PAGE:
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PopCast Yo-Yo Vlog: Bus Flow

A drawing of Doc Pop standing in front of a bus. He is holding a spray can in one hand and a yo-yo in the other. A graffiti tag on the bus behind him says "PopCast"

In the newest episode of PopCast Yo-Yo Vlog, I teach an original trick called “Bus Flow”. This is an extremely smooth and flowy trick, along the lines of Skin The Gerbil. Bus Flow has mostly intermediate trick elements, with a few advanced moves at the end. So if you are an intermediate player looking to push yourself a little, this is a great trick to work on.

This is my first new video since the Desert Island Yo was released, so I talk about that a little bit as well.

Also in this video, I talk about a graffiti handstyle that developed here in San Francisco that was an inspiration for the trick I shared. The style is called “Bus Flow” or “Frisco Flow”. Here this short video by Dregs One:

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PopCast: Falling Leaves

The newest episode of the PopCast Yo-Yo Vlog was shot during a short camping trip at Fallen Leaf Lake in South Lake Tahoe. I talk about bears, yo-yo concepts, and my favorite bird app (it’s not Twitter).

The main focus of this episode is a trick called “Falling Leaves”, which I made up while on this vacation. So I’m sort of teaching Falling Leaves as I’m still figuring it out myself. I think I’m known mostly for my yo-yo moves and concepts, not my tricks, so I’ve been trying to branch out into longer tricks and combos.

Here are some clips of Falling Leaves in action:

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PopCast Yo-Yo Vlog: The Matrix

This episode of the PopCast yo-yo vlog teaches how to do the Matrix with style and flow. This trick is a little over 20 years old, and it’s one of my more popular tricks. I feel like most yo-yoers know how to do the Matrix, but they might not know how to put it together in a way that flows.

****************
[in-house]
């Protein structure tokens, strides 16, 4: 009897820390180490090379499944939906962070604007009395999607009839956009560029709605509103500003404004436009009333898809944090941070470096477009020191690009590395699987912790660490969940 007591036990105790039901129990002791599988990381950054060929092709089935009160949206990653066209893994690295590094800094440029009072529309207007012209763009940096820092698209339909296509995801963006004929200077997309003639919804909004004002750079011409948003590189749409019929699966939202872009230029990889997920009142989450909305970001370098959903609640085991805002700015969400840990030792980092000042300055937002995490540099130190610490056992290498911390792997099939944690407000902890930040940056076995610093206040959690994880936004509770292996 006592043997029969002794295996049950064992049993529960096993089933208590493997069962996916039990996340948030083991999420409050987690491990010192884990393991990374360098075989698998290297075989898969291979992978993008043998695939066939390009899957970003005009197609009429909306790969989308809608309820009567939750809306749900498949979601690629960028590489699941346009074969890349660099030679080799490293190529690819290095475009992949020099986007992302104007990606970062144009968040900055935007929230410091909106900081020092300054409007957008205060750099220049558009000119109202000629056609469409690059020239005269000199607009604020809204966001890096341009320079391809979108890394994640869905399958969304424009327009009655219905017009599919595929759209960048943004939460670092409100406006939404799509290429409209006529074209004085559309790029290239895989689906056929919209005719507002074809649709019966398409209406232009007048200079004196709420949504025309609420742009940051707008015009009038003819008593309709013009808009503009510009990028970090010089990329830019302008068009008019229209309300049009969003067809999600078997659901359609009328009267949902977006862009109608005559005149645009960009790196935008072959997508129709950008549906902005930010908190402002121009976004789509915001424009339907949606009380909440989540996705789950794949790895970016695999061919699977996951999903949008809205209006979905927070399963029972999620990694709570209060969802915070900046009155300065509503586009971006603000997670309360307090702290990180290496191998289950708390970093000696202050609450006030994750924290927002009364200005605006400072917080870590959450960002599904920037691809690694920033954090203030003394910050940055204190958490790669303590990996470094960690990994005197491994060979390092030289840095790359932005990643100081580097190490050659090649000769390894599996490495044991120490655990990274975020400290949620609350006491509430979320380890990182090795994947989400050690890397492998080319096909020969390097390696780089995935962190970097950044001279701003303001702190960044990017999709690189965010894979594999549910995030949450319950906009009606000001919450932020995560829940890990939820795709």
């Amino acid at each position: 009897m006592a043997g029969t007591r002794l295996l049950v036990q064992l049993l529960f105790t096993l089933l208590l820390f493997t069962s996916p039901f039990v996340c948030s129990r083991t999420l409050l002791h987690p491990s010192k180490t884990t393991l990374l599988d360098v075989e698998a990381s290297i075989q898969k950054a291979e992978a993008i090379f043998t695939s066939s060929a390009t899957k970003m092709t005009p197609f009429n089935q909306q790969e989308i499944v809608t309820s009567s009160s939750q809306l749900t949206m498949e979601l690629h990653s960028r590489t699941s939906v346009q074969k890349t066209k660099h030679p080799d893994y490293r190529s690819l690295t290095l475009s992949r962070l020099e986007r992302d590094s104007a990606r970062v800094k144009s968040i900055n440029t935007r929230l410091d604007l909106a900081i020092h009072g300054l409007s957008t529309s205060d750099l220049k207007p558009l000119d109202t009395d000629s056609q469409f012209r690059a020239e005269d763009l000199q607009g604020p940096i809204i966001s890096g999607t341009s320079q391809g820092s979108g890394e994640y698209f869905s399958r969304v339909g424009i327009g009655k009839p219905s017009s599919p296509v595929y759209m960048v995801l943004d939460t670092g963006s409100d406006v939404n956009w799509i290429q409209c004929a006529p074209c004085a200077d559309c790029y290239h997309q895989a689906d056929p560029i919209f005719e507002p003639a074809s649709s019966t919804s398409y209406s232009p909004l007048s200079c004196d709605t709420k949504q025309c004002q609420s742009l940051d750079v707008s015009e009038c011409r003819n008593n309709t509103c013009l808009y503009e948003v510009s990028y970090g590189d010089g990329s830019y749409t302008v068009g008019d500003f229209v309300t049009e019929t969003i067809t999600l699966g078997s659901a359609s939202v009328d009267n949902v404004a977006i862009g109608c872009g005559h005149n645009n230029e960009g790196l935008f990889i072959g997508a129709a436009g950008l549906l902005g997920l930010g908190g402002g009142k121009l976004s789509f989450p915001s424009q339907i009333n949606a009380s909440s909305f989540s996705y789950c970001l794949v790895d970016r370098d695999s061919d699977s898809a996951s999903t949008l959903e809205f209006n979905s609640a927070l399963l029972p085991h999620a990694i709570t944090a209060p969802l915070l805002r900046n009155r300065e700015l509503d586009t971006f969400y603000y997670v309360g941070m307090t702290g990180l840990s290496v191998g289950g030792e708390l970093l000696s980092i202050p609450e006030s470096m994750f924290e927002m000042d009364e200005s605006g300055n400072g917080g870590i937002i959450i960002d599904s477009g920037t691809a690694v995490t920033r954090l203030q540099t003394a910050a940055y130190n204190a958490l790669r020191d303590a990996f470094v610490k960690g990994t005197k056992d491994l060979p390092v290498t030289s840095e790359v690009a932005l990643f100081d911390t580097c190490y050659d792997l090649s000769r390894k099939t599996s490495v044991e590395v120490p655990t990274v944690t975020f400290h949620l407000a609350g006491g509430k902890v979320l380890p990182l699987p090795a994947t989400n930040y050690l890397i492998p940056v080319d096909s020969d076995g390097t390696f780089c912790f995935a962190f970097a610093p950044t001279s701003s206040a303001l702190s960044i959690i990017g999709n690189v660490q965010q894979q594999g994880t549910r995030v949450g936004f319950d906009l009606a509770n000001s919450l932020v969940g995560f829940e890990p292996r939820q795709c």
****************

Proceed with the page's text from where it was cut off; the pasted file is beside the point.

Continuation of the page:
So I talk about how to link “alpha” style moves together smoothly, and I also tell the crazy story of a yo-yo that “melts too easily”. I hope you enjoy this episode!

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Who invented the yo-yo bind?

In this episode, I’m joined by Josh Yee and Connor Scholten to discuss the history of yo-yo binds. Our goal is to reveal the first time a yo-yo bind was documented, who was the first player to use one in a contest, and what was the first “bind return only” yo-yo.

This episode was a ton of fun to research, and I learned a lot. If you enjoyed it, be sure to watch our other video; The History of Slack Tricks.Links mentioned in this episode:

Music at the end of this video performed by Emily Hopkins

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Why does Midjourney create beautiful art when I use the yo-yo emoji?

Y’all know me, right? So you know, when I got access to generative art tools like Dalle 2 and Midjourney, the first thing I tried using as a prompt was the word “yo-yo”. That’s a no-brainer, and you may have already seen my video about it.

Using AI to reimagine yo-yo tricks

While making that video, I had a strange realization that anytime I used the πŸͺ€ (yo-yo emoji), I’d get a beautiful fantasy landscape that was filled with gorgeous pink and blue colors. Like this:

Midjourney prompt: “πŸͺ€ –aspect 16:9”
Midjourney prompt: “πŸͺ€ –aspect 16:9” (one yo-yo emoji)

You see what I mean, right? Every time I use the prompt “πŸͺ€” (yo-yo emoji), I get images that feel like these beautiful science fiction landscapes. I wanted to test this out a little more, so here’s what happens when you try adding an extra πŸͺ€ (yo-yo emoji) to the prompt:

Midjourney prompt: “πŸͺ€πŸͺ€ –aspect 16:9” (two yo-yo emojis)

Can you see it this time? Very distinct colors, outdoors, clouds… To me, it has the vibes of dawn in an N.K. Jemisin novel. Did you notice that several of these images have a figure facing away from the viewer, wearing a robe and a red hat? There’s one like that in the first batch of photos too. Hmmm…

Alright, let’s try three yo-yos: